Summer in Japan is traditionally viewed as a time when ancestral spirits come back to Earth, Japan haunted.
In August millions of Japanese return to their home towns for the Obon season, where relatives gather to welcome back the spirits.
Obon frequently involves fireworks and dancing, and is traditionally a cheerful period.
But it’s also a time to tell ghost stories Japan haunted, and dozens of haunted houses have been opening up across Japan to mark the season.
One such Japan haunted house called “The Cursed Tooth” at Tokyo Dome tells the story of a woman who is driven into madness after she sacrificed her pearly white teeth for her child, and is now condemned to pull them out one-by-one.
“Goosebumps can be very refreshing,” claims Sayaka Makabe, a schoolgirl who came to visit “The Cursed Tooth”. Indeed, many Japanese view a shiver down the spine as a way to keep cool during the heat of summer.
Visitors to “The Cursed Tooth” must pluck one black tooth from her mouth and take it to the exit so that she can rest in peace. Her screams echo through the building, and an outside loudspeaker broadcasts the public’s screams to those lining up to get in.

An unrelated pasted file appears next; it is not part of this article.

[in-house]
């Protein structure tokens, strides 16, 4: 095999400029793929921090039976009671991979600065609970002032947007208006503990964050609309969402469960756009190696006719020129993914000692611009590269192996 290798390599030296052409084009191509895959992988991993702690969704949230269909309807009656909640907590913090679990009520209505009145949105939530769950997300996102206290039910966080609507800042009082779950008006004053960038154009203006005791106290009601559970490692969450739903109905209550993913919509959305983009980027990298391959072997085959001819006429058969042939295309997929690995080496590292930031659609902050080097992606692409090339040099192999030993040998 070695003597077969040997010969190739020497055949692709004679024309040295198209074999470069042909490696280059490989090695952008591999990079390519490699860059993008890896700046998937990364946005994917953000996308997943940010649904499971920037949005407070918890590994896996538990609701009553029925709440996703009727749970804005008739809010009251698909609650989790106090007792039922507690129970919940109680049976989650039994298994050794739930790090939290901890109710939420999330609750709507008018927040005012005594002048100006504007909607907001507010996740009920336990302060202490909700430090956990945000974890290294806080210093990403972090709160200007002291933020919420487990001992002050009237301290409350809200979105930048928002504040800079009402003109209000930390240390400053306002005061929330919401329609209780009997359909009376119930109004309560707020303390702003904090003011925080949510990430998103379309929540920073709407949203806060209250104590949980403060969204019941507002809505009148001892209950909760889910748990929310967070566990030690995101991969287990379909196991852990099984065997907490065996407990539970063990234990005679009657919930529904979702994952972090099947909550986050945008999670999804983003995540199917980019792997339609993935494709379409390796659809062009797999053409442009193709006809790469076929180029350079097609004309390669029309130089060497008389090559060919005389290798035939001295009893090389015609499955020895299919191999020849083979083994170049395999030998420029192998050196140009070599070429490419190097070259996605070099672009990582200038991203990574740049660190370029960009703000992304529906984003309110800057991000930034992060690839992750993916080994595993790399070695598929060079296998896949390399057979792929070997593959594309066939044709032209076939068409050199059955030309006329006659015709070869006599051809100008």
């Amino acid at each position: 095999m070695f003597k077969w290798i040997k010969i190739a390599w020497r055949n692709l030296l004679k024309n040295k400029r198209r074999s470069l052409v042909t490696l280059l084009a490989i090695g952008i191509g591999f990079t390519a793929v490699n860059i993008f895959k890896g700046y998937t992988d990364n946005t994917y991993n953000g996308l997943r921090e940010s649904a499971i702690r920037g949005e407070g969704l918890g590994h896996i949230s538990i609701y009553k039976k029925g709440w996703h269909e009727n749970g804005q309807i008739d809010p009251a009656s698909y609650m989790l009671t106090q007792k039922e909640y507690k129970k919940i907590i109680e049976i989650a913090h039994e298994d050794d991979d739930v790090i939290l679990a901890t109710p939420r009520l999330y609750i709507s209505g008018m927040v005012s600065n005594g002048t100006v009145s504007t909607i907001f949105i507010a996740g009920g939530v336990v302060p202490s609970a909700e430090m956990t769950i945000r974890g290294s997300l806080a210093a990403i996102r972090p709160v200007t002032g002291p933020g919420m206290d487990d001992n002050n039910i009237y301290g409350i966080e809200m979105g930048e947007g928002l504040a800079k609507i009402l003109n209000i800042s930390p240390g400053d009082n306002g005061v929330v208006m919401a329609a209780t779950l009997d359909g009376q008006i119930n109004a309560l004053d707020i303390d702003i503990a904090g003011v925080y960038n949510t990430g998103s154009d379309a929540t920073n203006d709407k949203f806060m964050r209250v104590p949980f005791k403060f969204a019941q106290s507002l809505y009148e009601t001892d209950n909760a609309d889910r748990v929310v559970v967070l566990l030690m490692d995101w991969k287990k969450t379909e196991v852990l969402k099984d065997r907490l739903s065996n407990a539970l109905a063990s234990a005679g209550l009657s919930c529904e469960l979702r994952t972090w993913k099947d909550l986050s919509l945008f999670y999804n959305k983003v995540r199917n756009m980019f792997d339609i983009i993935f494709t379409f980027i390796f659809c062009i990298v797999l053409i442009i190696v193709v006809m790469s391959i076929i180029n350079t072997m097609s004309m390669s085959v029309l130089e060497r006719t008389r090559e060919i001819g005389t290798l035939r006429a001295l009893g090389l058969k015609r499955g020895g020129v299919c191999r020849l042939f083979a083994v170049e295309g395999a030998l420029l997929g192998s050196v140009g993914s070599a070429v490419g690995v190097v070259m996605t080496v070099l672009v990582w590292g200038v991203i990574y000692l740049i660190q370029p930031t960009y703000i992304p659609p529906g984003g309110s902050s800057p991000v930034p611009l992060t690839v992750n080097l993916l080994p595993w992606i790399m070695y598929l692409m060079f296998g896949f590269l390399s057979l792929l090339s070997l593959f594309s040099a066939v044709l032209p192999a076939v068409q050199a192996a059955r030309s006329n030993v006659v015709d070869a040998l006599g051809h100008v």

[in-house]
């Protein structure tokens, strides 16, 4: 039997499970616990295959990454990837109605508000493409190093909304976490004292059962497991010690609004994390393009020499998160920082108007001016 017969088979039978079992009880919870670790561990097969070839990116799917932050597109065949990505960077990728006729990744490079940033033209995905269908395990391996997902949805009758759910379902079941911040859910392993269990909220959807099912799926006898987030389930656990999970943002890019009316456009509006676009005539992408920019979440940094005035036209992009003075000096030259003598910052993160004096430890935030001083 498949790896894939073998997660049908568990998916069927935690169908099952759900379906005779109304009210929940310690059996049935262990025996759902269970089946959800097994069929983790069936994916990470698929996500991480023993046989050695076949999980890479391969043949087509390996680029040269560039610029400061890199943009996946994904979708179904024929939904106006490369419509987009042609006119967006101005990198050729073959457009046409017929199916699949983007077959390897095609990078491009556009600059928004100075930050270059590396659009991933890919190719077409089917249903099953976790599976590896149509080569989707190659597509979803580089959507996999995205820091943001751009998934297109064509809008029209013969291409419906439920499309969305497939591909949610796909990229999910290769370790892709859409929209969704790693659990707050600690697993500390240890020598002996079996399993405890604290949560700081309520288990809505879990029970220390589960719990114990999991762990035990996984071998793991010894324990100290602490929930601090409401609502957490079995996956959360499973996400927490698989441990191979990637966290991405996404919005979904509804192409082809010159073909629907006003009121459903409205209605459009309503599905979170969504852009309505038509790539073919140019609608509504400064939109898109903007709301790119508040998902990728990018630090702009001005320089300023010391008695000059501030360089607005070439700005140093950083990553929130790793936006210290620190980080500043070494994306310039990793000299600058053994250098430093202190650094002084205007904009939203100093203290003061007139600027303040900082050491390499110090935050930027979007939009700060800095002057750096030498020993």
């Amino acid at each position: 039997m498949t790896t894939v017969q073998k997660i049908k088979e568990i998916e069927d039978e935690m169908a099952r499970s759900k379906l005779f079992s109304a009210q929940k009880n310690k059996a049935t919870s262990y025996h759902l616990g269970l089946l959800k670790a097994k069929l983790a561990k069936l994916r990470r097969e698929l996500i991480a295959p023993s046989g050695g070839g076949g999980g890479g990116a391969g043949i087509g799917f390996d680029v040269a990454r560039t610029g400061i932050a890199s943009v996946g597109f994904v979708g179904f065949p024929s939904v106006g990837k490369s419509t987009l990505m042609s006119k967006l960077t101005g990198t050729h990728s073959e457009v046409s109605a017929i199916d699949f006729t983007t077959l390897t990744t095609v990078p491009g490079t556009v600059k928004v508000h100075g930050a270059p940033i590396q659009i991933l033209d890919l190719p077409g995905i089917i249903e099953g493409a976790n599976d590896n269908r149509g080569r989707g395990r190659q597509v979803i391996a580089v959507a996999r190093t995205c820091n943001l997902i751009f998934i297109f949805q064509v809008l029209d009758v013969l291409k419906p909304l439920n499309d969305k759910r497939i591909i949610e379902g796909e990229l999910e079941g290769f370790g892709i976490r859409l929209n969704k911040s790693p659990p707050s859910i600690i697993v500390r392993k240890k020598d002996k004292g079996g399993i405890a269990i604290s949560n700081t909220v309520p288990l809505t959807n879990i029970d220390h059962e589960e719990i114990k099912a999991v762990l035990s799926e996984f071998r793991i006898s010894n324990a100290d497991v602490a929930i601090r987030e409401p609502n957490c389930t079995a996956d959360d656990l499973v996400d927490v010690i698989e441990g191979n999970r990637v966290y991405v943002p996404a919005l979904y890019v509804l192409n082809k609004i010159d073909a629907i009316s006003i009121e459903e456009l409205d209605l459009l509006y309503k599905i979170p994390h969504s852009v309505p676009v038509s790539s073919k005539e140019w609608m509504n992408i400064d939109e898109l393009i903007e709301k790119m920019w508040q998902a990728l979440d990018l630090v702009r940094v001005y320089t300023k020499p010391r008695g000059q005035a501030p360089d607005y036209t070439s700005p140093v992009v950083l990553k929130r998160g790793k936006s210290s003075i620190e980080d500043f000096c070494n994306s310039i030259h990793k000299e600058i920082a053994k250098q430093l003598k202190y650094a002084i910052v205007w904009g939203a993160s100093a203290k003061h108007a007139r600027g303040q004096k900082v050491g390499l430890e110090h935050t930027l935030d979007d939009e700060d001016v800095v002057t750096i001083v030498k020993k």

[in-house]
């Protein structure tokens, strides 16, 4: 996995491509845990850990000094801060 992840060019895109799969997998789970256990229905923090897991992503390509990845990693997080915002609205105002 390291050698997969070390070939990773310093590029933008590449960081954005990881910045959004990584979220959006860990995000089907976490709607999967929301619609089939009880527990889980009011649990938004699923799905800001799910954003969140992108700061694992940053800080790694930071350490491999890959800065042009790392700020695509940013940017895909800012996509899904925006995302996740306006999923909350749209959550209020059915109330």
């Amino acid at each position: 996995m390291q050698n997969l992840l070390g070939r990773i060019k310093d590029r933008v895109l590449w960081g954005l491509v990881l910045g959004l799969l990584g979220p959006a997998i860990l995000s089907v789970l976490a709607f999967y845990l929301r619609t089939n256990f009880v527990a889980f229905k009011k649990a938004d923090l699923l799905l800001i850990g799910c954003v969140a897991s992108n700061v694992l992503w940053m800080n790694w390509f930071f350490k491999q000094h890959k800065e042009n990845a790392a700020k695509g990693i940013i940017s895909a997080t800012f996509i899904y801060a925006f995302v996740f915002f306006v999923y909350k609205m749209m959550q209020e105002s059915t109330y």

Back inside, three terrified children cling to their father as they stand next to a woman with a knife in her throat, surrounded by pools of blood.
The father admits he was more scared than he lets on. He also says he used to visit haunted houses when he was a kid.
Hirofumi Gomi, the creator of “The Cursed Tooth” as well as dozens of other haunted houses around Japan, said “The dead come back to the human world in August. This is a period in which all kinds of terrifying things are supposed to happen.”
The Obon tradition is traced back to the Edo period (1603-1868), when kabuki theaters were packed with people in August to see ghost stories. And the Obon religious ceremonies are based on the belief that the spirits spend a few days on Earth every August.
Japan haunted “I have always practised this tradition because I think my parents really come back, I sometimes feel their presence with me,” said Yumiko Tominaga, who came to a cemetery with her husband to sweep the graves of his ancestors.
“When I die, if I go back to Earth, I will certainly be happy if my children greet me the same way.” Image/AFP